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Re: [avr-gcc-list] life span of #define

From: Marlin Unruh
Subject: Re: [avr-gcc-list] life span of #define
Date: Sat, 17 Aug 2002 07:03:38 -0600

Hi Christian,

I haven't had a good grip of how the #defines, #ifndef, etc. work and
what their scope is. But your reply is helpful. I own two nice C books
but I loaned them out, so when this question came up I posted to
"The List".

Thank you for the answers and pointers.


At 11:29 AM 8/17/2002 +0200, you wrote:
Hi Marlin,

> What is the life span of a #define or #include. Is it to the end of the C
> file that defined or included it?

The preprocessor converts your input file with all #includes and #defines
into one big chunk of C-Code which is then read by the actual compiler. So
a #define is not only in effect in your source-file but in all files
that you include (and in turn are included by them...) afterwards.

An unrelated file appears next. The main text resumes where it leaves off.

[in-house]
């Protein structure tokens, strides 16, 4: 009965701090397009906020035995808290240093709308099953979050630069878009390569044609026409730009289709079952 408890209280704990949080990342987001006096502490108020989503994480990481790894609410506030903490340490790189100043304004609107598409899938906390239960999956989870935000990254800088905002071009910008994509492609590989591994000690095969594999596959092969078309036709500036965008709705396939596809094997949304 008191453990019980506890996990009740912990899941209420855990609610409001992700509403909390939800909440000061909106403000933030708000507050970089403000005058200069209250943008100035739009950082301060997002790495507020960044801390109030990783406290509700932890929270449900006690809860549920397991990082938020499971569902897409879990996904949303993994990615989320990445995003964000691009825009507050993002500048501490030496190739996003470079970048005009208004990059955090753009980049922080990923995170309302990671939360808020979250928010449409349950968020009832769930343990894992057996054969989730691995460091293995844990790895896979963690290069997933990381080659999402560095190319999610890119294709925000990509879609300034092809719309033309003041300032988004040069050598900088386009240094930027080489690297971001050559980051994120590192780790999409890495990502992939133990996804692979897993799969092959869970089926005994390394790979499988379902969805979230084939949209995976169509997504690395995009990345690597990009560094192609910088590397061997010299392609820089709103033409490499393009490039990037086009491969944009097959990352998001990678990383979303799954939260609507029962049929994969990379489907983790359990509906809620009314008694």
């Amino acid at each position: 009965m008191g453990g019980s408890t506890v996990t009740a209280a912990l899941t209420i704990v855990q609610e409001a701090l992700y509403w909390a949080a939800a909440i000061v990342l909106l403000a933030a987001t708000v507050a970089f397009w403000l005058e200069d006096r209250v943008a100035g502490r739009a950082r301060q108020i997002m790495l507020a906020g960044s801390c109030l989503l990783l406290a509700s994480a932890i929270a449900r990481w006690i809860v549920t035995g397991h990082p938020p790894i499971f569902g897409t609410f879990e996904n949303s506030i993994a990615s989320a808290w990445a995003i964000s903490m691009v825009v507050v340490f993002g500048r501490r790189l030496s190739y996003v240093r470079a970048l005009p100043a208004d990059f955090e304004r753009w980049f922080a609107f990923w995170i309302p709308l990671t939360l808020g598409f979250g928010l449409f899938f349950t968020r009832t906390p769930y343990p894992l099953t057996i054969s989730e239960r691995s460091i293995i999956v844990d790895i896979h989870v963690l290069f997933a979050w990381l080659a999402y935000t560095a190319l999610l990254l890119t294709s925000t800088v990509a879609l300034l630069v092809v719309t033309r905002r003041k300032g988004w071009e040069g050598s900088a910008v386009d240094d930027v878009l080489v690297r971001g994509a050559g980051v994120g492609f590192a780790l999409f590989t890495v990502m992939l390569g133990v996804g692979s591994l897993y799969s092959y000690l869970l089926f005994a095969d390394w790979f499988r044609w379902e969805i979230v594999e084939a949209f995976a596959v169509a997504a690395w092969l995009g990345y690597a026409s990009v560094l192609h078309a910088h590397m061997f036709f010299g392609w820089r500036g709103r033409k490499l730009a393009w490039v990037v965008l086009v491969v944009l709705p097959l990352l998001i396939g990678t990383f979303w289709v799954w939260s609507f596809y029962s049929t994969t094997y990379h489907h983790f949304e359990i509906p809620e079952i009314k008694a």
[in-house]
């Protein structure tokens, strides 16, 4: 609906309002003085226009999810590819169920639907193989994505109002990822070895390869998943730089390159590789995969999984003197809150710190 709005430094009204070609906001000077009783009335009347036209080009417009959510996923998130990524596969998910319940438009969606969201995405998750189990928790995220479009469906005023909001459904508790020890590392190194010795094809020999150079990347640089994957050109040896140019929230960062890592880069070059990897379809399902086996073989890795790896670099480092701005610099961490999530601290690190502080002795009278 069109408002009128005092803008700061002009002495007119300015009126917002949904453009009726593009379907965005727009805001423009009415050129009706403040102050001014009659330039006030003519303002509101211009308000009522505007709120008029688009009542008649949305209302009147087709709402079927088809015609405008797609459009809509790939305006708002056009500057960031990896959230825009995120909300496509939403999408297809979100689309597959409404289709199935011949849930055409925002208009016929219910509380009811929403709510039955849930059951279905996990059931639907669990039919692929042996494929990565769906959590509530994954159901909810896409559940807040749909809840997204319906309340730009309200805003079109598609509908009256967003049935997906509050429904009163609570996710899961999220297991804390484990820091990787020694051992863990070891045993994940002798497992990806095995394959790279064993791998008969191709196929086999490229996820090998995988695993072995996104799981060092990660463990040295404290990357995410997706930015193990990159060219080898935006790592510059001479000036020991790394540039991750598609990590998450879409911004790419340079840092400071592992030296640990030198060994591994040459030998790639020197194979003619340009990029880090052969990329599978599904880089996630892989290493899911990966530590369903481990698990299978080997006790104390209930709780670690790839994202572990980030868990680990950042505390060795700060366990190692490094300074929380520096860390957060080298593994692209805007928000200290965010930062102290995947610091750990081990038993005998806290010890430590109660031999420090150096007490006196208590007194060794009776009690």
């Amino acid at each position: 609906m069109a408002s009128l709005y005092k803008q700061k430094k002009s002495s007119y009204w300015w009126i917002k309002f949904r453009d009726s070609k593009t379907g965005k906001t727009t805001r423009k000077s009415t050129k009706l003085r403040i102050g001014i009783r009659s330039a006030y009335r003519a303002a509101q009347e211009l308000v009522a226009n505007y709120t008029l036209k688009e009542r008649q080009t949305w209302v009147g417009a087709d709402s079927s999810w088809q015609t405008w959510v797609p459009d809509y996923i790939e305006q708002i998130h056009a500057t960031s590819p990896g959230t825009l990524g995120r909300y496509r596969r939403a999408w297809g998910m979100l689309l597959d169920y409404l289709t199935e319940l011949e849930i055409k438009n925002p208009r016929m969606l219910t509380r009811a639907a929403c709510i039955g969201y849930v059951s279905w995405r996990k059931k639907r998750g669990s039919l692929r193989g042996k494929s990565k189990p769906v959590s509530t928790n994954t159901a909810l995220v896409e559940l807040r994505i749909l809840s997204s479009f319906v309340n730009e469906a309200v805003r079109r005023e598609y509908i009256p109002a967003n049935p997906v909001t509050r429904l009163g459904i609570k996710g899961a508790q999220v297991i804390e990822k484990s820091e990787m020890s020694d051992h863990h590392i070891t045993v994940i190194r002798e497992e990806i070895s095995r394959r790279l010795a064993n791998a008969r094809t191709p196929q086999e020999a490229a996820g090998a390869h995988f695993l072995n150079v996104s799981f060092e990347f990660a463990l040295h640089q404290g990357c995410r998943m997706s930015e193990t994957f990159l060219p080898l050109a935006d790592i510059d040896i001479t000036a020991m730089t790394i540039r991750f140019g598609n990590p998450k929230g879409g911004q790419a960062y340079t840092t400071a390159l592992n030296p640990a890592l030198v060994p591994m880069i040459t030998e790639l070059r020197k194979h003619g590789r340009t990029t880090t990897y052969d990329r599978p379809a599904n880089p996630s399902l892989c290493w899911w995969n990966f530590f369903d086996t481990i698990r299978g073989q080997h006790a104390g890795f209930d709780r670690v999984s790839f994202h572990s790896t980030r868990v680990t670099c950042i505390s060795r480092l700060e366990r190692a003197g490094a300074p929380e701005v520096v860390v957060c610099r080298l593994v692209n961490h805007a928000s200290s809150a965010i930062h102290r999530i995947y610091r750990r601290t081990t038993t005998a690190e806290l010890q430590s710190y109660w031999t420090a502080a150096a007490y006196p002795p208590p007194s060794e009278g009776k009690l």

> Is the #define or #include stuff flushed before the next C files is
> analyzed?

Every C-file is (at least with gcc, other compilers might have some
magic pre-compiled headers/libraries/...) compiled independent of
every other file.

> Somewhere I read that it is bad programming style to include
> include files from an include file. Is this TRUE?

No, it's perfectly OK to include files in every other file.
It may be a matter of taste and complexity of maintainance, though.

I would advise to read some good books on this topic first! ;-)

> Does someone know of a good source of info so I can get a grip on how the
> preprocessor works? I want to understand how to intellegently use the
> #define #ifdef #ifndef stuff, instead of tumbling around with it.

The gcc-documentation might be a good start, and every good C-Book should
explain the preprocessor!


The problem with bad plans is, for each one created, there's an
idiot somewhere willing to carry it out -- Kirk Mitchell

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